I’d never tasted this version of soymilk before and it was delicious (but a huge portion that I couldn’t finish), as was the egg pancake.
There’s also a fried doughnut-type bread (you tiao) that you can dunk in the hot soymilk, as well as dumplings, and steamed buns. If you sit inside, there’s an English menu with pictures, so you should be okay to order.
You can also find them on Facebook.
No. 102號, Section 2, Fuxing South Road, Da’an District, Taipei City, Taiwan 106
Visit the Chiang Kai-Shek Memorial Hall
When in Taipei, you’ll inevitably find yourself at the grand Chiang Kai-Shek Memorial Hall and the square is also home to two beautiful examples of Chinese architecture- the National Theater and National Concert Hall, at what is one of Taipei’s most visited tourist attractions.
At Liberty Square, you’ll find tourists ambling along taking photos as well as locals- groups of retirees playing drums and children practicing Tai Chi.
And while it makes for pretty pictures, it’s good to know a little bit about the country’s complicated history with China and under former President Chiang Kai-Shek.
You might know that China, or the People’s Republic of China (PRC) claims sovereignty over Taiwan, which is a self-ruled democracy, and intends to unify it with mainland China.
What you might not know is that Taiwan was under Japanese colonial rule for 50 years, at a time when mainland China was governed by the Kuomintang (KMT), or the Republic of China (ROC).
After the Second World War, Japan surrendered Taiwan to the ROC in 1945. In 1949, the ROC lost control of mainland China to the Communist Party or PRC. It was President Chiang Kai-Shek who brought the Kuomintang or ROC to Taiwan.
That political camp still claims to represent all of China and supports eventual unification with China, whereas the opposition (Democratic Progressive Party) considers Taiwan to be an independent democracy and resists any claims on Taiwanese sovereignty.
Under the ROC and President Chiang Kai-Shek, Taiwan whose economy had prospered under Japanese rule, was subjected to economic abuse and corruption, and any protests were met with injustices and atrocities, eventually resulting in martial law for 38 years (ending in July 1987, this was the world’s longest period of martial law until Syria).
If you want to learn more about this, read about the February 28 incident.
After Chiang Kai-Shek’s death in 1975, Taiwan carved out its separate identity and established a successful multiparty democracy, though it faces political challenges and a looming threat from China.
The white, blue, and red (colors of the Taiwanese flag) marble building in the center is the Memorial Hall, and just outside, Liberty Square is Taipei’s gathering spot for protests, movements, gathering, concerts, festivals, and public events, some like the Wild Lily movement, which have shaped the course of history for the island nation.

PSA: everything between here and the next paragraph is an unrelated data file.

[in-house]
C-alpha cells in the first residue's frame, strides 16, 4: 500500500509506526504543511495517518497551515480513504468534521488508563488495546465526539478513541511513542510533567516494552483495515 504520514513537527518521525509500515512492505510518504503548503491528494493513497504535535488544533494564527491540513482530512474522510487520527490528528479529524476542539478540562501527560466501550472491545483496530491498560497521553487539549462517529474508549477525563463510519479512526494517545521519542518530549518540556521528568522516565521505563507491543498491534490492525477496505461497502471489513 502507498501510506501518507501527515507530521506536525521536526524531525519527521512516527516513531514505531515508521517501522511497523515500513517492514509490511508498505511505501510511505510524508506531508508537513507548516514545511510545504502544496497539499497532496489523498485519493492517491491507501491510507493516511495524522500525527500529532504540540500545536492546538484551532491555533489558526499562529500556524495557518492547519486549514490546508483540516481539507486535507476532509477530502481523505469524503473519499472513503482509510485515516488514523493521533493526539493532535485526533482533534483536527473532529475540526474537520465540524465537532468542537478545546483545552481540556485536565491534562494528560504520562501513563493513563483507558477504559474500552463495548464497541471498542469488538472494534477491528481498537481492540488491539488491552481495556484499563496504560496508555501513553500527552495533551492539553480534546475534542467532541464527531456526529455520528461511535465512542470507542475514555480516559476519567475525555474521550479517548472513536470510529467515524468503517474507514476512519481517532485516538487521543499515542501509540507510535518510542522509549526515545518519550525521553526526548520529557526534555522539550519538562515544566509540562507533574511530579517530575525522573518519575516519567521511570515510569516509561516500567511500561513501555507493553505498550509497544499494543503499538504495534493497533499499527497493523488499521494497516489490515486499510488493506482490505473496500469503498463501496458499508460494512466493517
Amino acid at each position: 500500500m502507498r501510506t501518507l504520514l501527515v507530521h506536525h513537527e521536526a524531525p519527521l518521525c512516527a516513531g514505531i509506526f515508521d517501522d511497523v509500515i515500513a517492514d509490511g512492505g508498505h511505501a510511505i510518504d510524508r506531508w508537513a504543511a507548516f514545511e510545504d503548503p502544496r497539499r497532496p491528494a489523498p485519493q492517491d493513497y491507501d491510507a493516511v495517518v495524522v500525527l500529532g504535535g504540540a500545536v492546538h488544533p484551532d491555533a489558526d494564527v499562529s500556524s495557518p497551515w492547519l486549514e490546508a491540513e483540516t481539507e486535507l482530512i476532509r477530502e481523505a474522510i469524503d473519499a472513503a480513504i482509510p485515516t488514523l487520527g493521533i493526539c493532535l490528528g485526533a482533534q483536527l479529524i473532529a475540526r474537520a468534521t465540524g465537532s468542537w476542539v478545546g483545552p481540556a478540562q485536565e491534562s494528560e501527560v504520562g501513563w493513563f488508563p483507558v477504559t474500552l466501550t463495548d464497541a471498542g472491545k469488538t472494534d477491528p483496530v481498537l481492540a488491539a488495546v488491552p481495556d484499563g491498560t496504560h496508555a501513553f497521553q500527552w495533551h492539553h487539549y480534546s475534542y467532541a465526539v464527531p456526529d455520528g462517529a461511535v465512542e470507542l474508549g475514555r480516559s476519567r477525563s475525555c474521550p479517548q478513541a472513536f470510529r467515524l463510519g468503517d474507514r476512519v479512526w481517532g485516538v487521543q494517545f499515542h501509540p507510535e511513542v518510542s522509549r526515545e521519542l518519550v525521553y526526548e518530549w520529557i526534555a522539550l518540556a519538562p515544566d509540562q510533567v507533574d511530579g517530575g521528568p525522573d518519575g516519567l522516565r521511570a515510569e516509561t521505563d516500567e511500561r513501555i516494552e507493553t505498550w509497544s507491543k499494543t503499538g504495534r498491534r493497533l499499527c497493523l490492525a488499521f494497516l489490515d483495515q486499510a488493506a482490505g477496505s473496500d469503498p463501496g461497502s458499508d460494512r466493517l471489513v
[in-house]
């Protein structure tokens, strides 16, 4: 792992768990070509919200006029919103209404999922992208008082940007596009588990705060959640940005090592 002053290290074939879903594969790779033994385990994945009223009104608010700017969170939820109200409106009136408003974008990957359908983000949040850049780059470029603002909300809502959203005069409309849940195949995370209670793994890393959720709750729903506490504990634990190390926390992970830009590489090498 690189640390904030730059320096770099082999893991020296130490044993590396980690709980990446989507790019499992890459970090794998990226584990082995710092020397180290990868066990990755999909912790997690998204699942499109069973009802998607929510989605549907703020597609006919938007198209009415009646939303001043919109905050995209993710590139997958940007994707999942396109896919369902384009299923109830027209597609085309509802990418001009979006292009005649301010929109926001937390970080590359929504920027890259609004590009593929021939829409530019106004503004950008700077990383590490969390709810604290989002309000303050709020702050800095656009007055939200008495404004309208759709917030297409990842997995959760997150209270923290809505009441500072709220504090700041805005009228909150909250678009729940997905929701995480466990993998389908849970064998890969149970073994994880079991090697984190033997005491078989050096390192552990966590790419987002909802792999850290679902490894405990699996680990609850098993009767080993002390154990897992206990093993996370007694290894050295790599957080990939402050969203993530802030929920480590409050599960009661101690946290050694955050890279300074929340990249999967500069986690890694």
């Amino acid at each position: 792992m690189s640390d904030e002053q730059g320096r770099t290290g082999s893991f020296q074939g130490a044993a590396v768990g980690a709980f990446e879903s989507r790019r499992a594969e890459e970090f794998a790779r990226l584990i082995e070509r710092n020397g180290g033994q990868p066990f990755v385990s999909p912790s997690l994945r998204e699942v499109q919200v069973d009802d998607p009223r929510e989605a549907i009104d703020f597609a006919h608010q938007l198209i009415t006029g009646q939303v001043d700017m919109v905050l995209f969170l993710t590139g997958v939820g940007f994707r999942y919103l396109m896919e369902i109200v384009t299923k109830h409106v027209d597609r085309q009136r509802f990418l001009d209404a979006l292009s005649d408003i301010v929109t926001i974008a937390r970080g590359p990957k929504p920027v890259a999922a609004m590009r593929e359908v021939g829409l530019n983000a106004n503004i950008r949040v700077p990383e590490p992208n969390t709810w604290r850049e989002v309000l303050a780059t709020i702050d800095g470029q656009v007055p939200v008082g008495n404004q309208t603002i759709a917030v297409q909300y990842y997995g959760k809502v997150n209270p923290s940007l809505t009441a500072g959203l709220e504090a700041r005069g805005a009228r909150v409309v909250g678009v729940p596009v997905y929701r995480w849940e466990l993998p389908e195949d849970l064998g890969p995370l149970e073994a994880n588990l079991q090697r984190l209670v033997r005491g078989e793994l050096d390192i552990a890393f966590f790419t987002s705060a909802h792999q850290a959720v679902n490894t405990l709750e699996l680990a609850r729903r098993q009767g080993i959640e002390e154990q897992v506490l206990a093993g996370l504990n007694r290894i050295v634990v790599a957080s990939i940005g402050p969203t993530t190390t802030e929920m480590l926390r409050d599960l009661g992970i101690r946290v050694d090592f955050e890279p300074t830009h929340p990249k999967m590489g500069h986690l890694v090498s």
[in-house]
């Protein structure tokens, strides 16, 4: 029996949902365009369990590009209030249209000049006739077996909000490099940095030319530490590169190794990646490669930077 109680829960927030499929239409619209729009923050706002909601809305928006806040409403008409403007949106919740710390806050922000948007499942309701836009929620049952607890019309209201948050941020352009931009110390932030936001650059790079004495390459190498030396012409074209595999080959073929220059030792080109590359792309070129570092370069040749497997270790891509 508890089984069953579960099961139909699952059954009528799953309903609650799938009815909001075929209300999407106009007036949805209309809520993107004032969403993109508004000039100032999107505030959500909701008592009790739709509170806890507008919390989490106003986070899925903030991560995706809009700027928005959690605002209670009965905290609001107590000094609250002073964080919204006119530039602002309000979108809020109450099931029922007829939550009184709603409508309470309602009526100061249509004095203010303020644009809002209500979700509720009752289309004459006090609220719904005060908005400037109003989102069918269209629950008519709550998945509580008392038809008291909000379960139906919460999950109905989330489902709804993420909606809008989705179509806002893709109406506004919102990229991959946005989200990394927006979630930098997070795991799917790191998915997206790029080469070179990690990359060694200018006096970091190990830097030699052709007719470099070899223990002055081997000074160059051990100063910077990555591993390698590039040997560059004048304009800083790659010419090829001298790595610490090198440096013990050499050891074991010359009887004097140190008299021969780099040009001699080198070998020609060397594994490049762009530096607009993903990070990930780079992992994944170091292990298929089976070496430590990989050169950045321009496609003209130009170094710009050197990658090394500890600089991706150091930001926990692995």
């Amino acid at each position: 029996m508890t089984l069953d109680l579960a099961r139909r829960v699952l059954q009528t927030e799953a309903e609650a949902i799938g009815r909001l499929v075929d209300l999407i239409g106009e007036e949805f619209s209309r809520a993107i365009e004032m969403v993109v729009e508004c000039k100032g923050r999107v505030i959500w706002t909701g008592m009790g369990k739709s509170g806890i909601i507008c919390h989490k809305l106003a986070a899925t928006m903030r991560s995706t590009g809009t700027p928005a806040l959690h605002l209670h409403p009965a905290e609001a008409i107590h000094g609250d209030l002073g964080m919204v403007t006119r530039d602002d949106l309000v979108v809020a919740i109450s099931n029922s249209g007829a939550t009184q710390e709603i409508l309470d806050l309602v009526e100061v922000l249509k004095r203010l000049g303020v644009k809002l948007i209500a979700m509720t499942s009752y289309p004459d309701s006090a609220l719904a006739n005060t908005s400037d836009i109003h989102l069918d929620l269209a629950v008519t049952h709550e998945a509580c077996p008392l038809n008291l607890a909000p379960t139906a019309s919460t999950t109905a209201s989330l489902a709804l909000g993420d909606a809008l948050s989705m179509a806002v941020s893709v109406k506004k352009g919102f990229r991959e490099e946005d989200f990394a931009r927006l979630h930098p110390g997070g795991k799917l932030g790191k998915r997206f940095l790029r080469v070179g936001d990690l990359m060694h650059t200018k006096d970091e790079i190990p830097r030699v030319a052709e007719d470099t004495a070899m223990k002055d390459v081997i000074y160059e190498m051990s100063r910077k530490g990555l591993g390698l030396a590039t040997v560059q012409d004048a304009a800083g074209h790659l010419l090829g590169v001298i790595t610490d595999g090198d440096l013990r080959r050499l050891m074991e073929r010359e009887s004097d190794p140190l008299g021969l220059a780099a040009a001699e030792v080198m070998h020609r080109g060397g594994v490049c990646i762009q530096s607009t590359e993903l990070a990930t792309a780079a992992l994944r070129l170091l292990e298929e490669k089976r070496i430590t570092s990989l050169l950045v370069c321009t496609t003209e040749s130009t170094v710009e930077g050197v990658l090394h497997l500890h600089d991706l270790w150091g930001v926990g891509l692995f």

Two sets of 89 stairs, depicting the age of the former President when he died, on either side of a marble mural with ROC symbolism lead up to the main hall where his giant bronze statue looks upon visitors.
At the bottom of the stairs, is a gallery with exhibits (such as his official state cars- Cadillacs) to learn more about his life and work. There’s a changing of the guard ceremony that takes place in the main hall every hour on the hour and attracts quite a crowd.
The National Theater and National Concert Hall are home to performance venues, galleries, libraries, and cafés, and are worth a visit, as is the landscaped park behind the buildings. This half-day tour takes you on a guided visit of the Chiang Kai-Shek Memorial, National Palace Museum and other sights around Taipei.
106, Taiwan, Taipei City, Da’an District
Wander around Ximending, Taipei’s Walking District
No visit to Taipei is complete without a wander around Ximending (pronounce shi-men-ting), the city’s buzzing pedestrian shopping and entertainment district.
Here, bright lights, neon signs, street art, pop-up exhibitions, theaters, quirky stores, local boutiques, and themed cafés surround you, and the sounds of music and animated advertising and the chatter of hundreds of people are in the air- it’s all quite visually stimulating if you’ve never seen that kind of thing before (I hadn’t).
While Ximending might look like a new recreational district, it’s actually been around since the Japanese colonial times when it was built as a suburb near the west gate of the old city- hence the name Ximending which translates to West Gate District. The area has been home to culture and the arts at least since the 1930s.
There are stores selling everything from clothing and shoes to vintage finds and antiques, and this is also the place to try some street food and Taiwanese favorites such as fried chicken (tasty and worth trying) at places like Hot-Star.